Oct
21

The Librarian at the reference desk. How do you manage your workflow at the reference desk?

Filed Under (library policy) by on October 21, 2009 and tagged , ,

Reference desk duty is probably the most interesting part of my day, as I get to interact with users. One thing that interests me greatly is how different librarians setup their systems to respond to users.

As I see it, there are two main competiting interests. On one hand, you want to be able to work on your own library assignments during idle periods. On the other hand, you want to be able to quickly put aside your work and attend quickly to the user in front of you when he consults you.

Of course how your setup your browser, your desktop, would depends on a myriad of factors, from the types of help channels you are monitoring (some librarians handle anything from Skype to Twitter to Meebo while other more traditional librarians handle only phone calls and in-person reference transactions.), to the type of queries you usually receive (directional vs research), to the nature of your other duties (cataloguing, event planning, Library information technology etc).

In the past, I suggested that one idea might be to create a mashup of most commonly used resources into a “information dashboard” using tools from Friendfeed to Netvibes (see also RefStart by Text a Librarian -Mosio).

These tools would be designed to help you answer queries effectively and efficiently, though there are other solutions of course, such as using opensearch plugins or just opening various browser tabs.

The problem here is that these tools help you answer questions efficiently (but see this comment about the dangers of being too efficient without educating users), but they don’t help you manage the interruption, one moment you are working on say cataloging a book, or answering some email to your boss, or editing your subject guide , the next you are assisting a user seeking to find some city-level China data statistic.

And if you are like me, while working you will have many windows/programs (FrontPage, Library management system (LMS) interface, Instant Messaging Client etc), browser tabs open and it gets confusing fast (to the user if not you!) when you mix that with the browser tabs and programs you open while assisting the user.

By the time, you turn back to your work, you might have forgotten what you were working at (some browser tabs might be closed/replaced already), and this can be the source of serious mistakes.

Another problem is that while working you might be viewing and displaying several screens with confidential information (loan records, financial data etc) , and you have to hide/close them before using the PC to assist the user.

This isn’t ideal, you want to respond instantly to the user in front of you or the user who called you over the phone, Instant messaged you etc etc. This is less of an issue if you don’t handle users in person (or don’t do stuff like screen sharing!)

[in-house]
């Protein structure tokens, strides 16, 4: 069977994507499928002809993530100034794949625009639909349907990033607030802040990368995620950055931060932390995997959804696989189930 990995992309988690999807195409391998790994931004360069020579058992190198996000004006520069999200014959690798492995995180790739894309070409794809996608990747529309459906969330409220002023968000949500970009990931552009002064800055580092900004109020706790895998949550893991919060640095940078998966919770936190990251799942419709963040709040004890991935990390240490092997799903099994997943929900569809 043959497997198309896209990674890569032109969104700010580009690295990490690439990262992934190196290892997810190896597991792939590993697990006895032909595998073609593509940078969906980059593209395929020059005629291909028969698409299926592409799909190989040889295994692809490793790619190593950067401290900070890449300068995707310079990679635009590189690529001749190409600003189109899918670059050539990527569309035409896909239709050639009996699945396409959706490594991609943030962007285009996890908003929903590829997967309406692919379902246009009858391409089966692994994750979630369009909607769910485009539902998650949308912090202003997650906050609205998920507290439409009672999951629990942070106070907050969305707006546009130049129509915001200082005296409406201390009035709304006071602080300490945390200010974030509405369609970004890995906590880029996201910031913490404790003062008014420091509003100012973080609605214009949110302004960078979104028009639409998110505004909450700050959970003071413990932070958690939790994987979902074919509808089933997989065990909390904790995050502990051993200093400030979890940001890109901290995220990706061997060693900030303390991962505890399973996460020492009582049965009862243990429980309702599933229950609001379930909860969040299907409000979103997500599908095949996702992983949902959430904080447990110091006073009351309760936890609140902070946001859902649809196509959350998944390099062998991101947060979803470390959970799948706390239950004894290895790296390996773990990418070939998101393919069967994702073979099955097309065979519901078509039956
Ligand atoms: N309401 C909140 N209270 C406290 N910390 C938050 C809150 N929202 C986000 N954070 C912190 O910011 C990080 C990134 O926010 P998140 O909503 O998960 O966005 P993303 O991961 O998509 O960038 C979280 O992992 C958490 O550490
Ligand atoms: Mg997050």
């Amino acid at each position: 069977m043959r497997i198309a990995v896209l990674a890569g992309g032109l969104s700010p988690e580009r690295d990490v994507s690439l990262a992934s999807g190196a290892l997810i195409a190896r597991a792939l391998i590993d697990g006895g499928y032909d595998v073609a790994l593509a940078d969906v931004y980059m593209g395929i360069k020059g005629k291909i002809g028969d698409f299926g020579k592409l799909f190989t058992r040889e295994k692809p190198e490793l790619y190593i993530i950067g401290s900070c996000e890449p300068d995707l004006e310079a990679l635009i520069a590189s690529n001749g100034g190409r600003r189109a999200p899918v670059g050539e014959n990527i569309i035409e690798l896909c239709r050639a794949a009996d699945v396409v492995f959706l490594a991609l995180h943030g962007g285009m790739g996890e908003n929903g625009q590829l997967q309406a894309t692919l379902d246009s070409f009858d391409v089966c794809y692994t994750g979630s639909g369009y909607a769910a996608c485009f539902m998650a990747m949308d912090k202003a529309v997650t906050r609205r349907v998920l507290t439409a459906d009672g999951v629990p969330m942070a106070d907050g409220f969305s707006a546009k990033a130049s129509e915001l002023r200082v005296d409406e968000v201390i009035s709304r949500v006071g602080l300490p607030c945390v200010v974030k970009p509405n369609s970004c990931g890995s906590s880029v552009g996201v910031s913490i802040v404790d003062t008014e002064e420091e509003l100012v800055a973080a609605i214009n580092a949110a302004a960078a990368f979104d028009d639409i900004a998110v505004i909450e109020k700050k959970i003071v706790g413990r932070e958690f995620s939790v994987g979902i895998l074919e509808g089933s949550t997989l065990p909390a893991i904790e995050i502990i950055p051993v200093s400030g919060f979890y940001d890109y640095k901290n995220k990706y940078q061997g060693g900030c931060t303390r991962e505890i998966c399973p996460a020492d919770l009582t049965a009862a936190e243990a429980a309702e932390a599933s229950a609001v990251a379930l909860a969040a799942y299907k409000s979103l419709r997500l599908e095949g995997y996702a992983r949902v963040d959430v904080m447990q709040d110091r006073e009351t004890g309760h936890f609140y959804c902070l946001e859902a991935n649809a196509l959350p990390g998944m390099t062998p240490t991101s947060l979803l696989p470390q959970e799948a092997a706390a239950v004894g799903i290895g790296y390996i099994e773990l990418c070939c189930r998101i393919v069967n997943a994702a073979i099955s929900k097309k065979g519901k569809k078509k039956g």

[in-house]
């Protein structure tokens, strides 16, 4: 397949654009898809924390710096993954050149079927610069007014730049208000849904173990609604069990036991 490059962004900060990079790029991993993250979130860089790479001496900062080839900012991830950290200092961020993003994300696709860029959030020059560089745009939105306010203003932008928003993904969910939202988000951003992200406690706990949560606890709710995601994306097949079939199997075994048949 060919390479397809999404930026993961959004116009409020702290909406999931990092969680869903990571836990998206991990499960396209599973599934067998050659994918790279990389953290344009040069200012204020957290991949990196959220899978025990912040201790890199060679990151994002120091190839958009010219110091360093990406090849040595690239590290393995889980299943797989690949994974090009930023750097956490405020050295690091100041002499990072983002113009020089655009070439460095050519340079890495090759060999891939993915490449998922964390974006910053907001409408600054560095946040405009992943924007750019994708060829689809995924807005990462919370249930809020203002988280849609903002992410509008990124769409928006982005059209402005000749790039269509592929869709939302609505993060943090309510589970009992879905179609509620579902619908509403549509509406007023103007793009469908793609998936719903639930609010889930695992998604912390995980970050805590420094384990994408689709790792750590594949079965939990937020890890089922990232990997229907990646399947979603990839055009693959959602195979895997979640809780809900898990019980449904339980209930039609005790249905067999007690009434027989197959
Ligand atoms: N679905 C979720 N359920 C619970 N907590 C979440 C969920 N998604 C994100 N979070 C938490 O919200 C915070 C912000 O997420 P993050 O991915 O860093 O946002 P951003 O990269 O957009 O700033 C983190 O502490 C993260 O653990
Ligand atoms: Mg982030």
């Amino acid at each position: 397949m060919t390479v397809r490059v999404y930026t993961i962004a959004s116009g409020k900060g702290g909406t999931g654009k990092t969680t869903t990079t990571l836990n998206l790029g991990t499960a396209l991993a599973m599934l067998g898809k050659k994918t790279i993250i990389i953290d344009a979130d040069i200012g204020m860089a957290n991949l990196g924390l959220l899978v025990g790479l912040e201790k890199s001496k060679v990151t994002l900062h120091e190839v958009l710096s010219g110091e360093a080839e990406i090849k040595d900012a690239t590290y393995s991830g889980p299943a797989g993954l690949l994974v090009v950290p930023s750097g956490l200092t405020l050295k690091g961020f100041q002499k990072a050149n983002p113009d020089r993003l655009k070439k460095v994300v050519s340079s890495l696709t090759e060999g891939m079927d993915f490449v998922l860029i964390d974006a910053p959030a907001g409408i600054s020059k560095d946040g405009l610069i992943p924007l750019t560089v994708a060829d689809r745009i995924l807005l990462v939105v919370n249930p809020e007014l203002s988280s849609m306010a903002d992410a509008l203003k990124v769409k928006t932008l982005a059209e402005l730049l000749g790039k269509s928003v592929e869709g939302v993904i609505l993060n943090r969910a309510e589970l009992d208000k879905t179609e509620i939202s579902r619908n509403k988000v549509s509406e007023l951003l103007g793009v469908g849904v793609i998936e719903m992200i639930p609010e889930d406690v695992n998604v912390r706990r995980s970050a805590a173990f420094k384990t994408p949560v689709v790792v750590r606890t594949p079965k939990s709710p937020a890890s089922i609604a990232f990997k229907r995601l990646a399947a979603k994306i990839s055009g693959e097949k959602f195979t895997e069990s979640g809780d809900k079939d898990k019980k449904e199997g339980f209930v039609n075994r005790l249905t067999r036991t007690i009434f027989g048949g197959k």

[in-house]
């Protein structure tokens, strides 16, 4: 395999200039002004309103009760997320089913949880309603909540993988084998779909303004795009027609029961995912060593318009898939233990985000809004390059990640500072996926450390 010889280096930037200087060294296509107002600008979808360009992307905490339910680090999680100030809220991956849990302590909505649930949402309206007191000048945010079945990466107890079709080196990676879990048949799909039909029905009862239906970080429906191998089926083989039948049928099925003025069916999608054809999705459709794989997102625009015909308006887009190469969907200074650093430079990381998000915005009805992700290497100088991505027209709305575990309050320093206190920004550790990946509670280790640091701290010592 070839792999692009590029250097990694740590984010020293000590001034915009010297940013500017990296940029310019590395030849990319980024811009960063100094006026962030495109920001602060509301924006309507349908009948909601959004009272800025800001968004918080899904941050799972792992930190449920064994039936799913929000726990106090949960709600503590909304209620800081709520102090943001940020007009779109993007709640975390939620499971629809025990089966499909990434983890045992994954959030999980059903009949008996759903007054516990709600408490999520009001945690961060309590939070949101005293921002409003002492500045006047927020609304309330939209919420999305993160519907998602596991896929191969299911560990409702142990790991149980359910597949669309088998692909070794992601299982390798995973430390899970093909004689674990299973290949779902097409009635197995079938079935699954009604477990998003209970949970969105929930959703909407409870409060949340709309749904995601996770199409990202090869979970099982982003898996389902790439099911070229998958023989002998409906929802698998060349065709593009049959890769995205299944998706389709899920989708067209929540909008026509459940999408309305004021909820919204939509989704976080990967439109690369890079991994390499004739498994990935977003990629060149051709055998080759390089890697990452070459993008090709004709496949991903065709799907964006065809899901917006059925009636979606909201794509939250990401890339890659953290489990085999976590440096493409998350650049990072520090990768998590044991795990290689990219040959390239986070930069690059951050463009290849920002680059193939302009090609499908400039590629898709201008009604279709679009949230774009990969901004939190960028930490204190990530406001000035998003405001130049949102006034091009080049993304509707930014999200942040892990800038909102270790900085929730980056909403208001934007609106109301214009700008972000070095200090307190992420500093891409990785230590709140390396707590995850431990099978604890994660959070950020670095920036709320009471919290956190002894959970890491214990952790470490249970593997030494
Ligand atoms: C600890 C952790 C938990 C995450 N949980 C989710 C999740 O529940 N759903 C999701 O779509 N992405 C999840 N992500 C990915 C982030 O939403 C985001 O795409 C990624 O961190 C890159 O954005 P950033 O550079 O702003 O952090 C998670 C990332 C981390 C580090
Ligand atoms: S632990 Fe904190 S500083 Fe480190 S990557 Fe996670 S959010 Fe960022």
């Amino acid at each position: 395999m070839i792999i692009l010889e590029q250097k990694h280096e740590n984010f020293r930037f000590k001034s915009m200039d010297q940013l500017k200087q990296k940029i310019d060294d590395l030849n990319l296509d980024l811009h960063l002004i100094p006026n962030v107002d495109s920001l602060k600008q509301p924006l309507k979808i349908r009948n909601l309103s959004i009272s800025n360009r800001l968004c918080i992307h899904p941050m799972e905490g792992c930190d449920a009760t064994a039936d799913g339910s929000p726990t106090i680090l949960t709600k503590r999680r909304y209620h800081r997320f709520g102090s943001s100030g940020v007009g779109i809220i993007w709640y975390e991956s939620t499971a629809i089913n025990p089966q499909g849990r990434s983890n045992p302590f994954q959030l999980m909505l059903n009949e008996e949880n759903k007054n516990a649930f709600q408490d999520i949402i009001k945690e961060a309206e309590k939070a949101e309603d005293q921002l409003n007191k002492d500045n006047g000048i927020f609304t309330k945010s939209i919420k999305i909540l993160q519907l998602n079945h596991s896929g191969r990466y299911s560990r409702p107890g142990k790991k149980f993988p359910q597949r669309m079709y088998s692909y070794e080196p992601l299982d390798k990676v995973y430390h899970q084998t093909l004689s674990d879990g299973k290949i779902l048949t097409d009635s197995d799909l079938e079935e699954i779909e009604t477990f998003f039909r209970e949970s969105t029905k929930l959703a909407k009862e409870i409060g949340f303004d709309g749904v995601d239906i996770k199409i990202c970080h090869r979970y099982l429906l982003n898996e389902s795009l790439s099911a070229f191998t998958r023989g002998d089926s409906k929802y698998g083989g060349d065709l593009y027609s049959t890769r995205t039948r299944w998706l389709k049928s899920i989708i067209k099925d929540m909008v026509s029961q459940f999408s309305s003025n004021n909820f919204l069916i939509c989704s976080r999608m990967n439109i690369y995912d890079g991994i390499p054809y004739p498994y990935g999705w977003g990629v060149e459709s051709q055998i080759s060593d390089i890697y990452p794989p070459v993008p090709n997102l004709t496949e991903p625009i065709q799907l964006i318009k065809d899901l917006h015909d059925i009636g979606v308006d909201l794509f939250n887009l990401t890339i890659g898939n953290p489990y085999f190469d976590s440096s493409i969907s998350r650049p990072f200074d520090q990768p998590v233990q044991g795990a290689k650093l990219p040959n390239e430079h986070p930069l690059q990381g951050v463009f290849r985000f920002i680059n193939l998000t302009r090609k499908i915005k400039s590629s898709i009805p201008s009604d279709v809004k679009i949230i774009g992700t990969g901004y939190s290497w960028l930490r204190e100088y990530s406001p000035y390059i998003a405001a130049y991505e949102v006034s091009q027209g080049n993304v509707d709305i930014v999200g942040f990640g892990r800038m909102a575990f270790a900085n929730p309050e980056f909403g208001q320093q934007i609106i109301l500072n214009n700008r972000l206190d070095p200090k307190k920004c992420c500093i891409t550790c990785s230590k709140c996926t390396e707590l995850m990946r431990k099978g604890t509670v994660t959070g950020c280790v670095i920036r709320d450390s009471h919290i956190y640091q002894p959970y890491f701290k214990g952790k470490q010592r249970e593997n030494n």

I’m not sure what the policy is at other institutions, some might forbid the librarian from doing their work at the reference desk, but I suspect given how busy librarians are generally, this is unlikely to be common practice.

I’m curious how other librarians tackle this problem.

For me, what I do is to login to the Reference Desk common PC as per normal then do a remote desktop access to my desktop in my office. I do my work on the remote desktop, and assist users using the “Real” PC desktop. This has several advantages

I get to work with exactly what is on my system back at the office

Depending on the policies at your institution, you might not have as many user rights when using the common PC as opposed to your own PC back in the office. Doing a remote access to your own PC, bypasses all these problems allowing you to work with exactly what you are used to.

I can continue to work up to the last minute or second while on shift.

When someone relieves me, all i need to do is to close the remote desktop (one click), log-out of the common PC, and the work still remains at my desktop PC. This isn’t possible if you are doing your actual work on the common PC, as you have to waste time saving files, closing browsers etc.

Separation between work done for user and your own work.

The idea here is simple, use your remote PC for doing work, switch back to the “real” PC when assisting with queries. The switch can be done in literally seconds. This way when assisting users, you show a relatively clean profile instead of your own work PC which has many confidential windows open.

To be frank, I don’t always use the “Real pc” to assist users, often I forget, then I run into problems when either printing say a map for the user (it goes to the wrong printer in my office) or when I insert a thumb drive to copy a file for the user (you cannot transfer the file from the remote PC to the thumbdrive inserted locally).

There might be technical solutions to this, but it seems easier to just remember to stick to using the local pc for assisting users.

Other solutions

I’m aware that not all institutions are liberal enough to allow users to do remote access, and that there might be other ideas so I’m really curious how other librarians handle it.

Some ideas off the top of my head

  • Use different browsers
  • Use two different physical machines side by side?
  • Use virtual machines??